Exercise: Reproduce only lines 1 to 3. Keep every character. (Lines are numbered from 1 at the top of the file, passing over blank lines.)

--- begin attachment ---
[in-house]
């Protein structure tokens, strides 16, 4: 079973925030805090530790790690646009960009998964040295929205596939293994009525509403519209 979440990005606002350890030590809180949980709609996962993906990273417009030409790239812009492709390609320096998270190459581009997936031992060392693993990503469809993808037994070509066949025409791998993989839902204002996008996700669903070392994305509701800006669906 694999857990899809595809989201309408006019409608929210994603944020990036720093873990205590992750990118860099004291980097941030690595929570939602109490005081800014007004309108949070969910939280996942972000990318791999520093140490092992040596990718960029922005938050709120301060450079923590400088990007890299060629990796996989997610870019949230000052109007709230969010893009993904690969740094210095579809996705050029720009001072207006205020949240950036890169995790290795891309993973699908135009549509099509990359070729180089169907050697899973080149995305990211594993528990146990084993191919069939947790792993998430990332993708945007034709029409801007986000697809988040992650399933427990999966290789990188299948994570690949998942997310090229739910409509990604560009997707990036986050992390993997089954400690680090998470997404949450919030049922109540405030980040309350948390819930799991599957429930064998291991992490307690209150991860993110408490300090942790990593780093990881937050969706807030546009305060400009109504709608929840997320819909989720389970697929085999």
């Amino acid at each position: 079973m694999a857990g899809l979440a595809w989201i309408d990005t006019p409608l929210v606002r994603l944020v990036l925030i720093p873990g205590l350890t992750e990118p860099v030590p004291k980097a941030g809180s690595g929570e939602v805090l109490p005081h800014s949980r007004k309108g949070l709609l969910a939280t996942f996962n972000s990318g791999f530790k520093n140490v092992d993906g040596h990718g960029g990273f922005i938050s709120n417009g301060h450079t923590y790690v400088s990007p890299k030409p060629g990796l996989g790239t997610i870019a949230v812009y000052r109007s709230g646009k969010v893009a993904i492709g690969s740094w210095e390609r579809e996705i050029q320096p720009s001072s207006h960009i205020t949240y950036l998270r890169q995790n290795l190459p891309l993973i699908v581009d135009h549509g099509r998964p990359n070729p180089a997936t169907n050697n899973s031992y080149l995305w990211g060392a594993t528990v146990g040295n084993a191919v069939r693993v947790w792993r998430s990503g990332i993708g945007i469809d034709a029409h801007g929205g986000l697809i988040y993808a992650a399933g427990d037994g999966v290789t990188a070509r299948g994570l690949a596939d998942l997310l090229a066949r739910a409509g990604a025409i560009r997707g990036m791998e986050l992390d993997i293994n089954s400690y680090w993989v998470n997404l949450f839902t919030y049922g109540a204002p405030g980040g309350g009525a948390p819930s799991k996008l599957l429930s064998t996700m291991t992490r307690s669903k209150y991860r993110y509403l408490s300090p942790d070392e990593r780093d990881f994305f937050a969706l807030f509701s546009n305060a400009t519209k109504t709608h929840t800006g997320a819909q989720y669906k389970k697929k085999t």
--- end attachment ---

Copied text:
[in-house]
């Protein structure tokens, strides 16, 4: 079973925030805090530790790690646009960009998964040295929205596939293994009525509403519209 979440990005606002350890030590809180949980709609996962993906990273417009030409790239812009492709390609320096998270190459581009997936031992060392693993990503469809993808037994070509066949025409791998993989839902204002996008996700669903070392994305509701800006669906 694999857990899809595809989201309408006019409608929210994603944020990036720093873990205590992750990118860099004291980097941030690595929570939602109490005081800014007004309108949070969910939280996942972000990318791999520093140490092992040596990718960029922005938050709120301060450079923590400088990007890299060629990796996989997610870019949230000052109007709230969010893009993904690969740094210095579809996705050029720009001072207006205020949240950036890169995790290795891309993973699908135009549509099509990359070729180089169907050697899973080149995305990211594993528990146990084993191919069939947790792993998430990332993708945007034709029409801007986000697809988040992650399933427990999966290789990188299948994570690949998942997310090229739910409509990604560009997707990036986050992390993997089954400690680090998470997404949450919030049922109540405030980040309350948390819930799991599957429930064998291991992490307690209150991860993110408490300090942790990593780093990881937050969706807030546009305060400009109504709608929840997320819909989720389970697929085999």
């Amino acid at each position: 079973m694999a857990g899809l979440a595809w989201i309408d990005t006019p409608l929210v606002r994603l944020v990036l925030i720093p873990g205590l350890t992750e990118p860099v030590p004291k980097a941030g809180s690595g929570e939602v805090l109490p005081h800014s949980r007004k309108g949070l709609l969910a939280t996942f996962n972000s990318g791999f530790k520093n140490v092992d993906g040596h990718g960029g990273f922005i938050s709120n417009g301060h450079t923590y790690v400088s990007p890299k030409p060629g990796l996989g790239t997610i870019a949230v812009y000052r109007s709230g646009k969010v893009a993904i492709g690969s740094w210095e390609r579809e996705i050029q320096p720009s001072s207006h960009i205020t949240y950036l998270r890169q995790n290795l190459p891309l993973i699908v581009d135009h549509g099509r998964p990359n070729p180089a997936t169907n050697n899973s031992y080149l995305w990211g060392a594993t528990v146990g040295n084993a191919v069939r693993v947790w792993r998430s990503g990332i993708g945007i469809d034709a029409h801007g929205g986000l697809i988040y993808a992650a399933g427990d037994g999966v290789t990188a070509r299948g994570l690949a596939d998942l997310l090229a066949r739910a409509g990604a025409i560009r997707g990036m791998e986050l992390d993997i293994n089954s400690y680090w993989v998470n997404l949450f839902t919030y049922g109540a204002p405030g980040g309350g009525a948390p819930s799991k996008l599957l429930s064998t996700m291991t992490r307690s669903k209150y991860r993110y509403l408490s300090p942790d070392e990593r780093d990881f994305f937050a969706l807030f509701s546009n305060a400009t519209k109504t709608h929840t800006g997320a819909q989720y669906k389970k697929k085999t």